3. I’ve seen no evidence from you that you have seriously considered the issues presented by industrial-wind opponents; it’s much easier to just pooh-pooh them.  I imagine nuclear power was seen as “the answer” at its inception, just as big wind is seen by some today.  So it goes.  


    Sue, you’re correct about watershed issues with the Lowell Project and the fact that aesthetics is not an issue for more than a few.  

    That low-income, “low-skilled” population you mentioned is infinitely skilled in understanding the land they chose to live simply on, enduring low wages in order to live what I see as lives with personal integrity.  This group is as grass roots as they get, and there’s no compulsory political correctness about them.  

  4. http://www.vce.org/WVWaterandW

    Arthur W. Dodds, Jr., is a professional cartographer who worked for NOAA as a supervisor managing the instrument approach procedures charts for airports throughout the U.S.  His credentials include training and management concerning the heights of objects which could impact flight patterns; electromagnetic field impacts on RADAR; and viewshed analysis.  Mr. Dodds is also certified by the West Virginia DNR as a Master Naturalist.  Mr. Dodds serves as President of the Laurel Mountain Preservation Association.

    Pamela C. Dodds, Ph.D., is a Registered Professional Geologist who has worked as a geologist/hydrogeologist for the Virginia DOT, Virginia DEQ, and an environmental firm near Bristol, Tennessee.  She has concentrated on groundwater contamination investigations and is currently conducting hydrological investigations in watersheds which will be impacted by industrial-scale wind turbine projects and by extensive high voltage transmission lines.  Dr. Dodds is also certified by the West Virginia DNR as a Master Naturalist.  Mrs. Dodds serves as Treasurer of the Laurel Mountain Preservation Association.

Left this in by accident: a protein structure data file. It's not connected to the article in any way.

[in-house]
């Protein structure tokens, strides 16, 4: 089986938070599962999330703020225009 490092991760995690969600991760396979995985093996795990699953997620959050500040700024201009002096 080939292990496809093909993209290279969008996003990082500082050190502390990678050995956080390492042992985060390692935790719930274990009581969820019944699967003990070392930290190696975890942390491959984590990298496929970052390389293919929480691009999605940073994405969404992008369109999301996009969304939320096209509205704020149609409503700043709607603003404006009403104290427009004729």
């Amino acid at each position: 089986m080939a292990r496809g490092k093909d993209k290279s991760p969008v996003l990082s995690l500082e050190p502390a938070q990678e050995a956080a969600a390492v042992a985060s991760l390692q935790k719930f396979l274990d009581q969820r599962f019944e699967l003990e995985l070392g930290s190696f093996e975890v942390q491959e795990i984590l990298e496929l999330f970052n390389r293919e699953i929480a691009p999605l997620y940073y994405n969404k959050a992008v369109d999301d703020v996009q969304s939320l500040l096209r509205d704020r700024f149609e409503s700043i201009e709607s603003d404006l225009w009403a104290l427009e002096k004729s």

The destruction of our ridgetops is every bit as important as the mountain top removal problem, and the two of them work together to cause an overall problem with planners. They really need to be taking into account what kind of effect these projects are having on our overall decrease in groundwater and also increase in surface runoff which is causing us to have a depletion of our water resources.


    The other element that a lot of people don’t realize is that the ridges and mountaintops are actually the bottom of the food chain.  This is where there is relatively full runoff and the water that is there can be used by various insects to start producing food for the ever increasingly large animals as it goes downstream.  So when the mountain top has been removed or the ridge has been removed then this part of the ecosystem cannot be recreated.  And in the case of Laurel Mountain they destroyed over 10 miles of ridges which constituted a tremendous amount of food that will not be available for the fish and the other animals.

    (host) (explanation of food chain, analogy to sea)


    Right – consider the headwater areas, and it’s where the larvae of the insects are shredders – they shred the organic compounds so that those can be used by larger insects and by the biota downstream and that just has a total effect on the food chain.

    (host) … so there are also sort of groundwater issues when you start to take these environments where they are filtering and holding on to water and slowly releasing it into, you know, versus an impervious surface, which is a whole different range of stuff, right?